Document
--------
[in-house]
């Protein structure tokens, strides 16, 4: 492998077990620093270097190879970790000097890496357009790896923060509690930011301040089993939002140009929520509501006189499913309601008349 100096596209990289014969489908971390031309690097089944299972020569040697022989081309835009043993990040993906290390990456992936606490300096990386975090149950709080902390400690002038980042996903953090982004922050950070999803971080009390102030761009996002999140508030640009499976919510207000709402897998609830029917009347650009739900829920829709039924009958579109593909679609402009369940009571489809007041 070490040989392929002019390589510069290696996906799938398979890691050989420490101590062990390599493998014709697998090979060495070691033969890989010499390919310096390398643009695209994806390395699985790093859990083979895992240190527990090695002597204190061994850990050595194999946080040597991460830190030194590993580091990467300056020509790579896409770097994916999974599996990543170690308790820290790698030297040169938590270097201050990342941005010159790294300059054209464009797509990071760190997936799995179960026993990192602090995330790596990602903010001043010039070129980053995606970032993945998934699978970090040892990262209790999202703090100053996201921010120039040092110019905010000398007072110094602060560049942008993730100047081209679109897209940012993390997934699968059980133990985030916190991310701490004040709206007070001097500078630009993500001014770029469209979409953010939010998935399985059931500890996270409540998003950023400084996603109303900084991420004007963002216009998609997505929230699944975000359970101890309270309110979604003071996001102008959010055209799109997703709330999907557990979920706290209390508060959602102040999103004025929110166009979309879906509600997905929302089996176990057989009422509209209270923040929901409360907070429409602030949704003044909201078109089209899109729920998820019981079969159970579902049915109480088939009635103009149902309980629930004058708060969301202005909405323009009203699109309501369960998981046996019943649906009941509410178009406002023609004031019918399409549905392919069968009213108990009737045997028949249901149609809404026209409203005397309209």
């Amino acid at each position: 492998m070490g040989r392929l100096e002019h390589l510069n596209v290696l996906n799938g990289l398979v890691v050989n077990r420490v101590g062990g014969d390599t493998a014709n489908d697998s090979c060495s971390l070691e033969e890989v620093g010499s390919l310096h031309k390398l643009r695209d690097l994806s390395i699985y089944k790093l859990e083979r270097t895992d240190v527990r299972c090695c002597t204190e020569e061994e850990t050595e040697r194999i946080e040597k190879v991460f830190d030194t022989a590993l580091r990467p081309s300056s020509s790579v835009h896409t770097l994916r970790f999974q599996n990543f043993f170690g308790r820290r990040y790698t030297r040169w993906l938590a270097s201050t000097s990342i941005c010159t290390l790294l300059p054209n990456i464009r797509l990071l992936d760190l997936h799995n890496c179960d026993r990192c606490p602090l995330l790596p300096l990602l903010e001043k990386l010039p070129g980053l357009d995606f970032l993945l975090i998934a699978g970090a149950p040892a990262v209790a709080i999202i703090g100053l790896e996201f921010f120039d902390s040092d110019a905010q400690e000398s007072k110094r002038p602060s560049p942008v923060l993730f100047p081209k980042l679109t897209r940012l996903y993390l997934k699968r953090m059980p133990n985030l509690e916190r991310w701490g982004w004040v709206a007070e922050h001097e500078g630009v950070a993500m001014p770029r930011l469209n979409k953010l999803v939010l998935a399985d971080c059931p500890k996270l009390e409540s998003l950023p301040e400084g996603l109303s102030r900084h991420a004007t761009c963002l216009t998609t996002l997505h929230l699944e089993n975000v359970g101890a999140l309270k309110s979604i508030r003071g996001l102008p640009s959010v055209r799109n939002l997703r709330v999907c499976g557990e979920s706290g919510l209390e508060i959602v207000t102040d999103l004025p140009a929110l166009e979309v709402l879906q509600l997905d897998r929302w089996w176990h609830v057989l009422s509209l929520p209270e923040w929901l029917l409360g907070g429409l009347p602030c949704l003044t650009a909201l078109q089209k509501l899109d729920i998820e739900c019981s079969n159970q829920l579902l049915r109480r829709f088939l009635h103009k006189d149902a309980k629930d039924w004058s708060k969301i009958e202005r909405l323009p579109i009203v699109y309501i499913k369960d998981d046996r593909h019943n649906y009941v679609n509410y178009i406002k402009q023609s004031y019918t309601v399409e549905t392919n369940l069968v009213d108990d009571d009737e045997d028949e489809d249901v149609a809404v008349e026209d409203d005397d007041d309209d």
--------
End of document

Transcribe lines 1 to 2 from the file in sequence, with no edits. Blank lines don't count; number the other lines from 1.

[in-house]
């Protein structure tokens, strides 16, 4: 492998077990620093270097190879970790000097890496357009790896923060509690930011301040089993939002140009929520509501006189499913309601008349 100096596209990289014969489908971390031309690097089944299972020569040697022989081309835009043993990040993906290390990456992936606490300096990386975090149950709080902390400690002038980042996903953090982004922050950070999803971080009390102030761009996002999140508030640009499976919510207000709402897998609830029917009347650009739900829920829709039924009958579109593909679609402009369940009571489809007041 070490040989392929002019390589510069290696996906799938398979890691050989420490101590062990390599493998014709697998090979060495070691033969890989010499390919310096390398643009695209994806390395699985790093859990083979895992240190527990090695002597204190061994850990050595194999946080040597991460830190030194590993580091990467300056020509790579896409770097994916999974599996990543170690308790820290790698030297040169938590270097201050990342941005010159790294300059054209464009797509990071760190997936799995179960026993990192602090995330790596990602903010001043010039070129980053995606970032993945998934699978970090040892990262209790999202703090100053996201921010120039040092110019905010000398007072110094602060560049942008993730100047081209679109897209940012993390997934699968059980133990985030916190991310701490004040709206007070001097500078630009993500001014770029469209979409953010939010998935399985059931500890996270409540998003950023400084996603109303900084991420004007963002216009998609997505929230699944975000359970101890309270309110979604003071996001102008959010055209799109997703709330999907557990979920706290209390508060959602102040999103004025929110166009979309879906509600997905929302089996176990057989009422509209209270923040929901409360907070429409602030949704003044909201078109089209899109729920998820019981079969159970579902049915109480088939009635103009149902309980629930004058708060969301202005909405323009009203699109309501369960998981046996019943649906009941509410178009406002023609004031019918399409549905392919069968009213108990009737045997028949249901149609809404026209409203005397309209």